Elders are obligated to give younger people clues about how deep and mysterious elderhood can be.
Stubbed my little toe this morning, at least sprained and maybe a hairline fracture. So not much going on today except lots of Intertubing.
Poway, California 92064 Conditions & Forecast : Weather Underground
Western Poway, Poway, California PWS
Updated: 4 sec ago
107.2 °F / 41.8 °C
Record temps today for sure. Our backyard thermometer reads 110 right now…..
Stay cool, kids…..
My kids are gaming here with friends today. They have water in the fridge, fans, air set at 80, and will set up coolers with ice for their drinks. Hubby and I are off to the Fair, which will still be hot, but at least by the coast. Geez, what a day!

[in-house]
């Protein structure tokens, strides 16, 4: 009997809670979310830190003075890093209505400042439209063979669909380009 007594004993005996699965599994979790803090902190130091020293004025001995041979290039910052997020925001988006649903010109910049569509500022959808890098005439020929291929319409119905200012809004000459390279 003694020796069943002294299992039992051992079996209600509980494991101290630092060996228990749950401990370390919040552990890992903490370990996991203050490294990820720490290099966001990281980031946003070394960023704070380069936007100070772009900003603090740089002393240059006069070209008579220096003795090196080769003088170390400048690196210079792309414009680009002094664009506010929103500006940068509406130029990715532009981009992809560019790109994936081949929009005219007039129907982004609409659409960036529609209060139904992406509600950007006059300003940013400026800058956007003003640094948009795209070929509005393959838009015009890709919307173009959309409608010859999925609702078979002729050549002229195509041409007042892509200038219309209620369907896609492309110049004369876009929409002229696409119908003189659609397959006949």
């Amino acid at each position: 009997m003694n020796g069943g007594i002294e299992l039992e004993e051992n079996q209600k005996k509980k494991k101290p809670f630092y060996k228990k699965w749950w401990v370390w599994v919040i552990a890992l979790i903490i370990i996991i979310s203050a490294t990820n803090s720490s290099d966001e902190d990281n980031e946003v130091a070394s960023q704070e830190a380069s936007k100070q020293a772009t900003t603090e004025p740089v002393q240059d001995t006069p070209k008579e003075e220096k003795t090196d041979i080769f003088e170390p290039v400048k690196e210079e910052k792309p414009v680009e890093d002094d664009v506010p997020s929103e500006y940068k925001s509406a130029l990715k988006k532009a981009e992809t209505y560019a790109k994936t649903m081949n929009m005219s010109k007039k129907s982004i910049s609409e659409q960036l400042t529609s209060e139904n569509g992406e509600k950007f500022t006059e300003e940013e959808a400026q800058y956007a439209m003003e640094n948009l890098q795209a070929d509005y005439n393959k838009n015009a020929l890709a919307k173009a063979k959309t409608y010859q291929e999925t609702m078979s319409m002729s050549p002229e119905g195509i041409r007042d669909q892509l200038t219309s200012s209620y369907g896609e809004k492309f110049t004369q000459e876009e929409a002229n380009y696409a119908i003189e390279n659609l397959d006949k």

Technically, a henge is actually an oval or circular earthwork, with a surrounding bank built up of the earth excavated from a ditch inside the bank. By this definition, Stonehenge is not truly a henge in any sense, as its ditch lies outside the bank.
There have been many theories as to the intended purpose of Stonehenge and other standing stones. The most likely seems to be, at least in part, that of seasonal calendar, as the sun aligns with particular stones at the solstices. This phenomenon, coupled with the mystery of the henges’ origins, has made the henges into sites of pagan ritual in recent centuries, if not throughout their histories. Some of those ancient rites are rumored to have included ritual sacrifice.